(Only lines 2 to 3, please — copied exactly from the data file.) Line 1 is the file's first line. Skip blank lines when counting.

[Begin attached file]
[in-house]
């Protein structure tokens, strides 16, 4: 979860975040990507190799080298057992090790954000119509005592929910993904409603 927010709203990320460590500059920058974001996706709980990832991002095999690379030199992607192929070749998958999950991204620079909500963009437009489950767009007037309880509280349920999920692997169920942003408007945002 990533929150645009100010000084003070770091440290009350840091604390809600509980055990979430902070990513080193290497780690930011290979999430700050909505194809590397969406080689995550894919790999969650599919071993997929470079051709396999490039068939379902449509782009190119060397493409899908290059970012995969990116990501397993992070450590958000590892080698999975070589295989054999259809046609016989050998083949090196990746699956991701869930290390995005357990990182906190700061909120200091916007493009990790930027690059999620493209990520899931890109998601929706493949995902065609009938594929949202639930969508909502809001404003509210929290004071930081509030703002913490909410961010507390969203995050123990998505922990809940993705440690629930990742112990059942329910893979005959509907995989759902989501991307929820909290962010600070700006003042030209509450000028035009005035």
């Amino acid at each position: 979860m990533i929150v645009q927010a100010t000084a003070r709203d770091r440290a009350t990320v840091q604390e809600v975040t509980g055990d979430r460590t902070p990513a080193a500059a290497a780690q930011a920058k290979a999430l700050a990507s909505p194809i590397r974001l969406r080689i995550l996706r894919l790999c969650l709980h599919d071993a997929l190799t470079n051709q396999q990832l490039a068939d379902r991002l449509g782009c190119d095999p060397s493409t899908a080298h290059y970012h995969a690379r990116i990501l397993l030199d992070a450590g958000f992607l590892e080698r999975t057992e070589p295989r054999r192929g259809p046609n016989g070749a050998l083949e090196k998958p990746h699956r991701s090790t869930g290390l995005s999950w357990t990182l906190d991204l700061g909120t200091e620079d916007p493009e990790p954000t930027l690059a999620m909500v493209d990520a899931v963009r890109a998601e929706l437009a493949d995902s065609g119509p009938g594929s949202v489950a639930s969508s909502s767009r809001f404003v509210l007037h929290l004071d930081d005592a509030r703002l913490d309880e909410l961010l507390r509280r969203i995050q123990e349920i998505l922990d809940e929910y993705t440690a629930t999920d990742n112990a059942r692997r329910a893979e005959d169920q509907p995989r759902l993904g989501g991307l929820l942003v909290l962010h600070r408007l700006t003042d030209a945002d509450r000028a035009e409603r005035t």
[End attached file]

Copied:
């Protein structure tokens, strides 16, 4: 979860975040990507190799080298057992090790954000119509005592929910993904409603 927010709203990320460590500059920058974001996706709980990832991002095999690379030199992607192929070749998958999950991204620079909500963009437009489950767009007037309880509280349920999920692997169920942003408007945002 990533929150645009100010000084003070770091440290009350840091604390809600509980055990979430902070990513080193290497780690930011290979999430700050909505194809590397969406080689995550894919790999969650599919071993997929470079051709396999490039068939379902449509782009190119060397493409899908290059970012995969990116990501397993992070450590958000590892080698999975070589295989054999259809046609016989050998083949090196990746699956991701869930290390995005357990990182906190700061909120200091916007493009990790930027690059999620493209990520899931890109998601929706493949995902065609009938594929949202639930969508909502809001404003509210929290004071930081509030703002913490909410961010507390969203995050123990998505922990809940993705440690629930990742112990059942329910893979005959509907995989759902989501991307929820909290962010600070700006003042030209509450000028035009005035």
């Amino acid at each position: 979860m990533i929150v645009q927010a100010t000084a003070r709203d770091r440290a009350t990320v840091q604390e809600v975040t509980g055990d979430r460590t902070p990513a080193a500059a290497a780690q930011a920058k290979a999430l700050a990507s909505p194809i590397r974001l969406r080689i995550l996706r894919l790999c969650l709980h599919d071993a997929l190799t470079n051709q396999q990832l490039a068939d379902r991002l449509g782009c190119d095999p060397s493409t899908a080298h290059y970012h995969a690379r990116i990501l397993l030199d992070a450590g958000f992607l590892e080698r999975t057992e070589p295989r054999r192929g259809p046609n016989g070749a050998l083949e090196k998958p990746h699956r991701s090790t869930g290390l995005s999950w357990t990182l906190d991204l700061g909120t200091e620079d916007p493009e990790p954000t930027l690059a999620m909500v493209d990520a899931v963009r890109a998601e929706l437009a493949d995902s065609g119509p009938g594929s949202v489950a639930s969508s909502s767009r809001f404003v509210l007037h929290l004071d930081d005592a509030r703002l913490d309880e909410l961010l507390r509280r969203i995050q123990e349920i998505l922990d809940e929910y993705t440690a629930t999920d990742n112990a059942r692997r329910a893979e005959d169920q509907p995989r759902l993904g989501g991307l929820l942003v909290l962010h600070r408007l700006t003042d030209a945002d509450r000028a035009e409603r005035t």